FIGURE 21 is a sectional view of a modified form of the invention.
Referring to FIGURES l5 of the drawings, a parallel bore rivet l is formed with a head 2 at one end of its elongated shank 3 and with a reinforcing flange 4 at its other end. P our circumferentially spaced axial incisions 5 formed in the shank 3 are of such length and so located lengthwise thereof that when the rivet 1 is placed in the hole 6 in the sheets 7 and 8 to be riveted, said incisions 5' extend for a short distance into said hole 6. These incisions 5 adapt the portion of the shank 3 protruding from the remote side of the sheet 8 to expand during the broaching operation as will be later explained. The rivet 1 is threaded tail first over a mandrel 9 having a stem 16 the diameter of which is only slightly smaller than that of the internal bore of the rivet 1 so that the rivet 1 is a close sliding fit on the stem 10 of the mandrel 9. Where it joins the stem 10 the head 11 of the mandrel 9 is of semicircular longitudinal cross-section or has a semi-spherical outline as indicated at 12. It will be observed that the diameter of the flange 4 of the rivet 1 is slightly smaller that that of the registering holes 6 in sheets 7 and 8 to be riveted so as to provide sufficient clearance for the mandrel 9 and the tail end 4 of the rivet 1 to pass through the holes 6. The free end of the mandrel stem 10 is inserted in a known riveting gun or appliance, the head 2 of the rivet 1 bearing against the front jaws (not shown) of the gun which act as an anvil against which the rivet head 2 bears during breaching as the rivet 1 is expanded.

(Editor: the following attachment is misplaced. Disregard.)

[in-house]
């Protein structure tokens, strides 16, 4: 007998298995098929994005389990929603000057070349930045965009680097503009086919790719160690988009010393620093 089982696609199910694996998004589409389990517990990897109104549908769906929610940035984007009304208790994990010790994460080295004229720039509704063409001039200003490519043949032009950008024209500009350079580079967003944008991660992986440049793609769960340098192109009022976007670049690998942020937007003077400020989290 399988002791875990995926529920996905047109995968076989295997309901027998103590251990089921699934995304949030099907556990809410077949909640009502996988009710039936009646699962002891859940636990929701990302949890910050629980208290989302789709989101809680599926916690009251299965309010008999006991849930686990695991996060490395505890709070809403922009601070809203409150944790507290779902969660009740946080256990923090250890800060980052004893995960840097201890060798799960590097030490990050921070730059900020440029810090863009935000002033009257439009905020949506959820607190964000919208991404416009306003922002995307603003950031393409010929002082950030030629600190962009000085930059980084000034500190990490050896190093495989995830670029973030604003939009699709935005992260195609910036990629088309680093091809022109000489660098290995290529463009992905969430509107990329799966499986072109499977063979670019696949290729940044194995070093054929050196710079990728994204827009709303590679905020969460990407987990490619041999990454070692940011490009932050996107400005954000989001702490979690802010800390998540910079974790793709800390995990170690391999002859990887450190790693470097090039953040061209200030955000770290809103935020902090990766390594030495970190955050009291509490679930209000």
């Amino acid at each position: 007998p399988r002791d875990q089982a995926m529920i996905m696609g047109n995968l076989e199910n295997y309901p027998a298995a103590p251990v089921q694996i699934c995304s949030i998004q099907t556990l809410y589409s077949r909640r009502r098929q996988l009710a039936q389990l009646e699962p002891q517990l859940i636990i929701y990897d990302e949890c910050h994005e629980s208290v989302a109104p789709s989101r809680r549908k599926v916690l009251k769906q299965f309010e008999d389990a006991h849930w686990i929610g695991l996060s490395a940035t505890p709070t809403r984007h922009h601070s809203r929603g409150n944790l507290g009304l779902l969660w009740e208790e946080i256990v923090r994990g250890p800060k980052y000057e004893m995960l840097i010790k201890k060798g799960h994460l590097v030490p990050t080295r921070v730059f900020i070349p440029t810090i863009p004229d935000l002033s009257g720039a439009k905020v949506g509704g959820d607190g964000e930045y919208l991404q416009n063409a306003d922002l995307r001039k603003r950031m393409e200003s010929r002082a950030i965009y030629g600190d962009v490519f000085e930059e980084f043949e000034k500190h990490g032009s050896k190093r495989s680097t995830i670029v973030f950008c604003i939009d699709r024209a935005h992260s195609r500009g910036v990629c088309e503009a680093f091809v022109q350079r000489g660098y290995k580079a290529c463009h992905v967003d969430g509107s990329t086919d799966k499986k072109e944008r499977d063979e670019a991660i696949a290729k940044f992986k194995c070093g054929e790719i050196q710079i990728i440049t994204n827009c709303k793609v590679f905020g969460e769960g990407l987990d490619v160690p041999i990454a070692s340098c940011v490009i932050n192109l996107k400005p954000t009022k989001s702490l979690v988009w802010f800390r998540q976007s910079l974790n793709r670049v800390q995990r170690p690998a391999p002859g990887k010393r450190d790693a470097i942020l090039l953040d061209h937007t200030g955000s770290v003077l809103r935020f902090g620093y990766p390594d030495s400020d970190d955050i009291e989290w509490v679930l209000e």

In use the rivet 1 threaded over its mandrel 9 is inserted in apertured holes 6 in sheets 7 and 8 (FIG. 3), the initial pull on the mandrel 9 during breaching causes the rivet shank 3 to expand around the area where the shank 3 is weakened by the incisions 5. Actually the portion of the shank 3 expands into a lantern shape as can be seen from FIGURE 4. Upon completion of this expansion the mandrel 9 continues to pull the flange 4 of the rivet 1 into abutment with the sheet 8. After this has taken place the mandrel 9 continues to pull the sheets 7 and 8 together. When the sheets are tightly clamped the increased force on the mandrel 9 now expands the reinforcing flange 4 and clears the head 11 of the mandrel 9 through the rivet bore and so expands the rivet shank material thus radially filling the holes 6 in the sheets 7 and 8, and at the same time further longitudinally constricts the rivet shank 3. This results in additional clench of the sheets 7 and S. It should be emphasized that the bore of the rivet 1 should be a close sliding fit on the stem 18 of the mandrel 9 otherwise the expansion of the rivet shank 3 would not be uniform and not in axial alignment. The mandrel 9 for placing the rivet 1 has a specially designed head 11 which is substantially spherically shaped at its junction with the stem 1t so as to give maximum end loading. It will be understood that this rivet method employs a mandrel with a thicker stem than is usually employed in magazine type riveting guns thereby lessening the chances of mandrel breakage and at the same time permitting a greater degree of clench.